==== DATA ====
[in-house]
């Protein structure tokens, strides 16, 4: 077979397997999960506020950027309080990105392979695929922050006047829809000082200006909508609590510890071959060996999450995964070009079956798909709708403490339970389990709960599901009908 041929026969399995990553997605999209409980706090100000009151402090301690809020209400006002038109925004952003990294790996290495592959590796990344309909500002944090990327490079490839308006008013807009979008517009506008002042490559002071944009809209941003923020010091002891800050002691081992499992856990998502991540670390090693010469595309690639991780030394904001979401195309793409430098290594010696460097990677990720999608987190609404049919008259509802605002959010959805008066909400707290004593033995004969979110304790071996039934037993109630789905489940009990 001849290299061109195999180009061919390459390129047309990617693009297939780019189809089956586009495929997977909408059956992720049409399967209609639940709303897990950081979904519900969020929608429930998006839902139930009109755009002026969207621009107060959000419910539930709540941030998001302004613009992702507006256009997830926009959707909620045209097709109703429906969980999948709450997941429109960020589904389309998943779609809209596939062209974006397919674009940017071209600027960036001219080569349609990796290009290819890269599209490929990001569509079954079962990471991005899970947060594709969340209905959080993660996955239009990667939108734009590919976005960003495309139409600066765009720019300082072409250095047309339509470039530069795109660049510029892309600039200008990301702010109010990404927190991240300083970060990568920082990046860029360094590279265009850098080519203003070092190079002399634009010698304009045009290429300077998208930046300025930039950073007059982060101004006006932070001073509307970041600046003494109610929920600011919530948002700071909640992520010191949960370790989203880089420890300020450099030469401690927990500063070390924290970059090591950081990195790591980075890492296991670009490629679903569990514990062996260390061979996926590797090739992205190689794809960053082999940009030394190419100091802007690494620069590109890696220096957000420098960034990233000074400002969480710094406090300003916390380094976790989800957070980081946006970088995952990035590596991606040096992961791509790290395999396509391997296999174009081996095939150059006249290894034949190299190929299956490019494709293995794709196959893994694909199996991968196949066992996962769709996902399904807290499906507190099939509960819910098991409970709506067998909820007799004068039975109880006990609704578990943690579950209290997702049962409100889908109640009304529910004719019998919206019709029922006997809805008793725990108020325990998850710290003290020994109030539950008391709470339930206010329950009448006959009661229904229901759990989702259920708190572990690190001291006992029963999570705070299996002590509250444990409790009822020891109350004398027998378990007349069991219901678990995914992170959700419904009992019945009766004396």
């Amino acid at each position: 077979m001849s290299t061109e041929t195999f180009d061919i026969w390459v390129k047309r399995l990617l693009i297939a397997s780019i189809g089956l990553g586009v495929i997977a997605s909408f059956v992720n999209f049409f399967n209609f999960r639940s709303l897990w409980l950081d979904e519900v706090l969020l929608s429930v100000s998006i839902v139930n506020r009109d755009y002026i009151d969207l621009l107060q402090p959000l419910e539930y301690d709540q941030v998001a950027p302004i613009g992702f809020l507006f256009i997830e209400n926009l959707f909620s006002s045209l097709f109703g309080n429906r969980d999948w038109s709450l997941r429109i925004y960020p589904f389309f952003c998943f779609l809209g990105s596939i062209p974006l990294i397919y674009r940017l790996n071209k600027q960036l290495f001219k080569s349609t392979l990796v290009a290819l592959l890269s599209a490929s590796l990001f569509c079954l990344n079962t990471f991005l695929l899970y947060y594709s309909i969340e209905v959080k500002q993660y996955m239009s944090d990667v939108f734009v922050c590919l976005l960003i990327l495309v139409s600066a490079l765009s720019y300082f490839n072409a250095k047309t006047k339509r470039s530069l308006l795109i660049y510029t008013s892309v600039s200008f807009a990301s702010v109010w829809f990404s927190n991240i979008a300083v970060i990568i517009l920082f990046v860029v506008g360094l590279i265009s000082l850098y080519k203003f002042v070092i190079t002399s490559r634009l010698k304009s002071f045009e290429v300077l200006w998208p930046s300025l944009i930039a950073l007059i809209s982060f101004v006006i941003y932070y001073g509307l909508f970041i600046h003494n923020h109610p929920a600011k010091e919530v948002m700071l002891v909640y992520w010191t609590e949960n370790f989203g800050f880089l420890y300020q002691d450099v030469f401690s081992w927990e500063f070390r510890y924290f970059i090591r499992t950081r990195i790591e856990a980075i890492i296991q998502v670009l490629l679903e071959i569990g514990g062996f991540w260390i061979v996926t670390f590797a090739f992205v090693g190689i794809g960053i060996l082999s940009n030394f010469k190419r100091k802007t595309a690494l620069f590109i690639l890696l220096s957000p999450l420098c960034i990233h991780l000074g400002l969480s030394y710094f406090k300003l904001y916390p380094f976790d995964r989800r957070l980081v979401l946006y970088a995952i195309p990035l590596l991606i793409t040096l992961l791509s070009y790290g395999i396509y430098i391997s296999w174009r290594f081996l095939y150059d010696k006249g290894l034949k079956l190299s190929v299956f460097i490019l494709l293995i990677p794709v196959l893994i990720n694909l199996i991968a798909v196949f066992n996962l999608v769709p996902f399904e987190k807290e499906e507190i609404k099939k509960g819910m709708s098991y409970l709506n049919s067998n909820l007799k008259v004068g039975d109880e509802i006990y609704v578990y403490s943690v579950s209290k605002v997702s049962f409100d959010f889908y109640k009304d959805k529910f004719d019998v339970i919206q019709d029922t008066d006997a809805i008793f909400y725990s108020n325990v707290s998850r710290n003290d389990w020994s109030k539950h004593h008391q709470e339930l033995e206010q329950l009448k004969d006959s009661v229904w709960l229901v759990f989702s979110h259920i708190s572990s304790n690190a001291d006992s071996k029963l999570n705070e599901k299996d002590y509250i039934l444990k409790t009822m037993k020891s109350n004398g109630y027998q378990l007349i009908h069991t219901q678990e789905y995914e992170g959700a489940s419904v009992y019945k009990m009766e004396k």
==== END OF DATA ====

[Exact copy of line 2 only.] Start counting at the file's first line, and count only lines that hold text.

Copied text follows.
């Protein structure tokens, strides 16, 4: 077979397997999960506020950027309080990105392979695929922050006047829809000082200006909508609590510890071959060996999450995964070009079956798909709708403490339970389990709960599901009908 041929026969399995990553997605999209409980706090100000009151402090301690809020209400006002038109925004952003990294790996290495592959590796990344309909500002944090990327490079490839308006008013807009979008517009506008002042490559002071944009809209941003923020010091002891800050002691081992499992856990998502991540670390090693010469595309690639991780030394904001979401195309793409430098290594010696460097990677990720999608987190609404049919008259509802605002959010959805008066909400707290004593033995004969979110304790071996039934037993109630789905489940009990 001849290299061109195999180009061919390459390129047309990617693009297939780019189809089956586009495929997977909408059956992720049409399967209609639940709303897990950081979904519900969020929608429930998006839902139930009109755009002026969207621009107060959000419910539930709540941030998001302004613009992702507006256009997830926009959707909620045209097709109703429906969980999948709450997941429109960020589904389309998943779609809209596939062209974006397919674009940017071209600027960036001219080569349609990796290009290819890269599209490929990001569509079954079962990471991005899970947060594709969340209905959080993660996955239009990667939108734009590919976005960003495309139409600066765009720019300082072409250095047309339509470039530069795109660049510029892309600039200008990301702010109010990404927190991240300083970060990568920082990046860029360094590279265009850098080519203003070092190079002399634009010698304009045009290429300077998208930046300025930039950073007059982060101004006006932070001073509307970041600046003494109610929920600011919530948002700071909640992520010191949960370790989203880089420890300020450099030469401690927990500063070390924290970059090591950081990195790591980075890492296991670009490629679903569990514990062996260390061979996926590797090739992205190689794809960053082999940009030394190419100091802007690494620069590109890696220096957000420098960034990233000074400002969480710094406090300003916390380094976790989800957070980081946006970088995952990035590596991606040096992961791509790290395999396509391997296999174009081996095939150059006249290894034949190299190929299956490019494709293995794709196959893994694909199996991968196949066992996962769709996902399904807290499906507190099939509960819910098991409970709506067998909820007799004068039975109880006990609704578990943690579950209290997702049962409100889908109640009304529910004719019998919206019709029922006997809805008793725990108020325990998850710290003290020994109030539950008391709470339930206010329950009448006959009661229904229901759990989702259920708190572990690190001291006992029963999570705070299996002590509250444990409790009822020891109350004398027998378990007349069991219901678990995914992170959700419904009992019945009766004396």